July 10, 2014 SIGN IN | REGISTER

Manley Made Mark With Humor, Hard Work

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Douglas Graham/Roll Call

Manley’s prolific use of profanity also ingratiated him with journalists, who are known for salty language and tend to respect those who swear creatively. Manley admits that he might be most mourned once he leaves the Hill by the staffer who keeps a “swear jar” in Reid’s office. Staffers throw money into it after they drop expletives. “My support will be missed,” he says.

For all his collegiality with the press, Manley still sees the media as the opposition. Asked how he defines his job, he answers forcefully in the language of defense. “My job is to protect Sen. Reid and our caucus,” he says.

Working His Way Up

Politics was part of Manley’s life growing up in St. Paul, Minn. His grandfather was a prominent member of the Democratic-Farmer-Labor Party, Minnesota’s Democratic organization, and served in the state Legislature for years.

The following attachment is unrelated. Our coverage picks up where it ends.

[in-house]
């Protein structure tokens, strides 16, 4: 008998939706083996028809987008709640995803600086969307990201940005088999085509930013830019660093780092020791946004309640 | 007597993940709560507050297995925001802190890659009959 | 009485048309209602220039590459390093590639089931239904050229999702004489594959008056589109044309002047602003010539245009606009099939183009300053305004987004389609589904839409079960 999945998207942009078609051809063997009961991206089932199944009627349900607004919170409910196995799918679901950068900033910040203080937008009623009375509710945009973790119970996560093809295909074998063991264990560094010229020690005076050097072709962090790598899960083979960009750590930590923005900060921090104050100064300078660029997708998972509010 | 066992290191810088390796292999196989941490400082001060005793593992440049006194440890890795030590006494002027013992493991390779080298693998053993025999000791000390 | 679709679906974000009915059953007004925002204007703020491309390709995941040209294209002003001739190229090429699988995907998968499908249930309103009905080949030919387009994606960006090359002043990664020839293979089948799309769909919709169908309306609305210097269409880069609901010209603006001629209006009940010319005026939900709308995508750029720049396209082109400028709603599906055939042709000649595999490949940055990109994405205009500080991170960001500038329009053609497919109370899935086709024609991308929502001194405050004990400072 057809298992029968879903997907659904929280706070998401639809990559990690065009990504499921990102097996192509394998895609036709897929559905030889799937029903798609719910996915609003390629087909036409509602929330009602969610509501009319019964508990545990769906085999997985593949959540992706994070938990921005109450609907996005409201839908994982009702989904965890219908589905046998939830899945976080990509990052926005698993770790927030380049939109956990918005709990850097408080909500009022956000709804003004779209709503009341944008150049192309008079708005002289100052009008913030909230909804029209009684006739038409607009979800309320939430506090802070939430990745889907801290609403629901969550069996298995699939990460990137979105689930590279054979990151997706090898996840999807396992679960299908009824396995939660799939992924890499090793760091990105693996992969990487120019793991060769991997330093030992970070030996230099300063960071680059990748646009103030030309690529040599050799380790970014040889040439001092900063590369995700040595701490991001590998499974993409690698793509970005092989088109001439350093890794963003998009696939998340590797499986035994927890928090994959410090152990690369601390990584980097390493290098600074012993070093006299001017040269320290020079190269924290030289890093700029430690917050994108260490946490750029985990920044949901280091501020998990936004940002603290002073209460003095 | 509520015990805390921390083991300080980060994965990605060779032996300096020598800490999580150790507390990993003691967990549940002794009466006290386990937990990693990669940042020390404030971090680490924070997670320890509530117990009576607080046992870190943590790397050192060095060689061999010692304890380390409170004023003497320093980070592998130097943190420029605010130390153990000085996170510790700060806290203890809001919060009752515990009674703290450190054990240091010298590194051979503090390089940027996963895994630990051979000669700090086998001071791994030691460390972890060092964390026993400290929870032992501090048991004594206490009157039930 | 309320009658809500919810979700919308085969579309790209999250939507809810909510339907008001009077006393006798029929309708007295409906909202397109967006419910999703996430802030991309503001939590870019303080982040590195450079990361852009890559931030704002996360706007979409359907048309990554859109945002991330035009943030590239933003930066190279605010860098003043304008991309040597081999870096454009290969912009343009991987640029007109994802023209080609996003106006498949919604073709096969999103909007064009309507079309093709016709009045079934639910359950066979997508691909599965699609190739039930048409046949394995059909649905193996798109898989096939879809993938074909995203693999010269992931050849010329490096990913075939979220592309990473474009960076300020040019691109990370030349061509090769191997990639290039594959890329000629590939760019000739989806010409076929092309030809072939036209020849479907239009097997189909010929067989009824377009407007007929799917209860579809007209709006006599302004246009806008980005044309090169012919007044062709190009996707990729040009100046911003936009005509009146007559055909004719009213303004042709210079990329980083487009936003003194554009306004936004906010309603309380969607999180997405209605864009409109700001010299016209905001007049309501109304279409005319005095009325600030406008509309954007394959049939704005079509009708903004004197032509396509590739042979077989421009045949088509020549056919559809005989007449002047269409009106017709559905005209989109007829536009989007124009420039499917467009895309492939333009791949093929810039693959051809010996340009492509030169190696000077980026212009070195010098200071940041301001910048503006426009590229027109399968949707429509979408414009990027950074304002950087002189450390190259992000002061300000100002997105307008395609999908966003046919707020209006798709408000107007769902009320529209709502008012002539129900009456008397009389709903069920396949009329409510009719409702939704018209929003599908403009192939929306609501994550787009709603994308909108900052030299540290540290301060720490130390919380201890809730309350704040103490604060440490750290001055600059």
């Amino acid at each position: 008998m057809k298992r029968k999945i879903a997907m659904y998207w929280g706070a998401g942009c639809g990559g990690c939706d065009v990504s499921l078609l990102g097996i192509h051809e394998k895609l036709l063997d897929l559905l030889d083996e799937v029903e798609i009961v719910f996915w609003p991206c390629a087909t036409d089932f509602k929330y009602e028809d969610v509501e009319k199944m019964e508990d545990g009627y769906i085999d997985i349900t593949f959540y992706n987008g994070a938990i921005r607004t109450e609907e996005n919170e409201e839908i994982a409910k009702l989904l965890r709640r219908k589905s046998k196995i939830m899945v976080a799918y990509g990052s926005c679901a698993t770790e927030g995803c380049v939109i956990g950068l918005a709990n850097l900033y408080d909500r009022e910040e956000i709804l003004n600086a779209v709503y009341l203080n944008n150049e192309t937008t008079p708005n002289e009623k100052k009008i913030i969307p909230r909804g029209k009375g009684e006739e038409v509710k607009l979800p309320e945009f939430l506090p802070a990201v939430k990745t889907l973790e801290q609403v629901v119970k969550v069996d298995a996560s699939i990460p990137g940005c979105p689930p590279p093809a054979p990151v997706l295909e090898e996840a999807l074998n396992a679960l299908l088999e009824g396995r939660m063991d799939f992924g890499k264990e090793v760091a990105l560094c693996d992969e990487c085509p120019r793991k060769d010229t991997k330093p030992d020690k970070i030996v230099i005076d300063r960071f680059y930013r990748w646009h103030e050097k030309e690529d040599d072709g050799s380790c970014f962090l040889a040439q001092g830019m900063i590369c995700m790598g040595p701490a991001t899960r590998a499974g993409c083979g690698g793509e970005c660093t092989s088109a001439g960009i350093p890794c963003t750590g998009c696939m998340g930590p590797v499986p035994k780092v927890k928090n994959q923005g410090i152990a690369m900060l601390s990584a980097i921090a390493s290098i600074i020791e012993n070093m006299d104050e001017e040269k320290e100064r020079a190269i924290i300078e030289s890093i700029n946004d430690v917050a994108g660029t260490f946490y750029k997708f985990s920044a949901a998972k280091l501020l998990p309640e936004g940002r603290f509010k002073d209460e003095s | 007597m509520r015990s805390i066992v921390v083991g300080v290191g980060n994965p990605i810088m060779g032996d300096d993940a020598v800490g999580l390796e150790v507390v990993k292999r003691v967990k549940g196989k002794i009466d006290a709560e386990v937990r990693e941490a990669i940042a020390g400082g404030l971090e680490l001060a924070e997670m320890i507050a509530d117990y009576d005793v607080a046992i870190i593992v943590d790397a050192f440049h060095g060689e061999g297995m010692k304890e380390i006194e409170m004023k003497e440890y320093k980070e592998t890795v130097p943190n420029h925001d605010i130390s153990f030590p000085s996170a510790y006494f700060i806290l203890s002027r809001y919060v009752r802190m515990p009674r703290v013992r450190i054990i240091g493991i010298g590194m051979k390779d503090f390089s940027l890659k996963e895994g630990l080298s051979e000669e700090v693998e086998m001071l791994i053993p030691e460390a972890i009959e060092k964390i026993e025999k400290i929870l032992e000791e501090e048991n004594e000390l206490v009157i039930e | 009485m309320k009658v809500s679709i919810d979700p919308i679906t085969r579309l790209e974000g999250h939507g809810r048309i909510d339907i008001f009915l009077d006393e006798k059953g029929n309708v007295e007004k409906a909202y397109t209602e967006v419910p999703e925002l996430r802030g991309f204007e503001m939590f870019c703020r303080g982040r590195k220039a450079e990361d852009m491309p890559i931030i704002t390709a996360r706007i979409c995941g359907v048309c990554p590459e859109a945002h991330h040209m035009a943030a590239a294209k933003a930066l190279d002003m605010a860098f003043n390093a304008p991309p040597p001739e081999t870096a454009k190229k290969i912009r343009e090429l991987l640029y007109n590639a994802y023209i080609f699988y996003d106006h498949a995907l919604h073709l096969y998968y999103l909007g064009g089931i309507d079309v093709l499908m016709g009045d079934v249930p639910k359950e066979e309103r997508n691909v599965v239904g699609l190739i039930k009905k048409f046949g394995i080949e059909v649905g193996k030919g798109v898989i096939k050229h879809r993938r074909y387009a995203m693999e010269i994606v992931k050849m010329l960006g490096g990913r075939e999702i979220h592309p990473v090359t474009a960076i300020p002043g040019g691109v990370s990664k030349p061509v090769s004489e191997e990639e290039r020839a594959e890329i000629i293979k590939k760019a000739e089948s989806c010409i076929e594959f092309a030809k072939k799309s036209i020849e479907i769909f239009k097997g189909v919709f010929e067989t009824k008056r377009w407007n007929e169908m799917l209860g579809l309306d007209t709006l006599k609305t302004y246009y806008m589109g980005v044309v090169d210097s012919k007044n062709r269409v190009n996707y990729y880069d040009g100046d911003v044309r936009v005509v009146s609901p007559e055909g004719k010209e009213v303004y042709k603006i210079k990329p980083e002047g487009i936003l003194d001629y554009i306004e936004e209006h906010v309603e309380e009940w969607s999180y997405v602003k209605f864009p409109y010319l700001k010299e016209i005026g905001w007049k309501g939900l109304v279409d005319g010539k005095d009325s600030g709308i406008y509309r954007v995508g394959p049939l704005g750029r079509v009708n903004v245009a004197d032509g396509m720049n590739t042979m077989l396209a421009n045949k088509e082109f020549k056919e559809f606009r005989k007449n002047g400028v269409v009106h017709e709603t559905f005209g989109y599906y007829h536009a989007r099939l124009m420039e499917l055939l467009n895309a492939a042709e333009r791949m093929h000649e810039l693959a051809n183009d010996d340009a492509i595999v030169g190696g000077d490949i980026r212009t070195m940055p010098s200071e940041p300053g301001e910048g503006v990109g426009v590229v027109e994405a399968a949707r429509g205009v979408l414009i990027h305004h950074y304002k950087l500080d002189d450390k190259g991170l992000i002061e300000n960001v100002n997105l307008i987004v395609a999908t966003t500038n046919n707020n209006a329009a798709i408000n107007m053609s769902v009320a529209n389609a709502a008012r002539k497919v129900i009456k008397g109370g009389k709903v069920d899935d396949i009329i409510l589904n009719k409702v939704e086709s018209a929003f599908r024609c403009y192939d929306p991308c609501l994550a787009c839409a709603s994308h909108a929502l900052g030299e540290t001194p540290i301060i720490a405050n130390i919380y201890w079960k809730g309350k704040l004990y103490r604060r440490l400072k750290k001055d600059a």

After graduating from the University of St. Thomas in St. Paul, Manley worked for a law and lobbying firm, and then he moved to the center of the political universe, Washington, D.C. Friends who worked for the Minnesota delegation helped him land his first job, as a press assistant to former Senate Majority Leader George Mitchell (D-Maine).

Most of Manley’s years on the Hill were spent working for Sen. Edward Kennedy, handling press for the Massachusetts Democrat’s Health, Education, Labor and Pensions Committee and acting as Kennedy’s personal press secretary. Kennedy was known for hiring top-notch staff, a fellowship of whip-smart overachievers.

Even among this elite group, Manley’s zeal for long hours and hard work impressed. “Sen. Kennedy was hard-charging, and he set the pace for the staff,” says Michael Myers, a longtime senior Kennedy aide who is now with the Rockefeller Foundation in New York. “Jim earned his respect by being a hard worker.”

Adjusting to Kennedy’s style wasn’t easy. The first time Manley’s name appeared in a local Massachusetts paper, Kennedy was irate. “He read me the riot act,” he recalls. “He asked, ‘How many times have you been elected to the U.S. Senate?’ I learned my lesson.”

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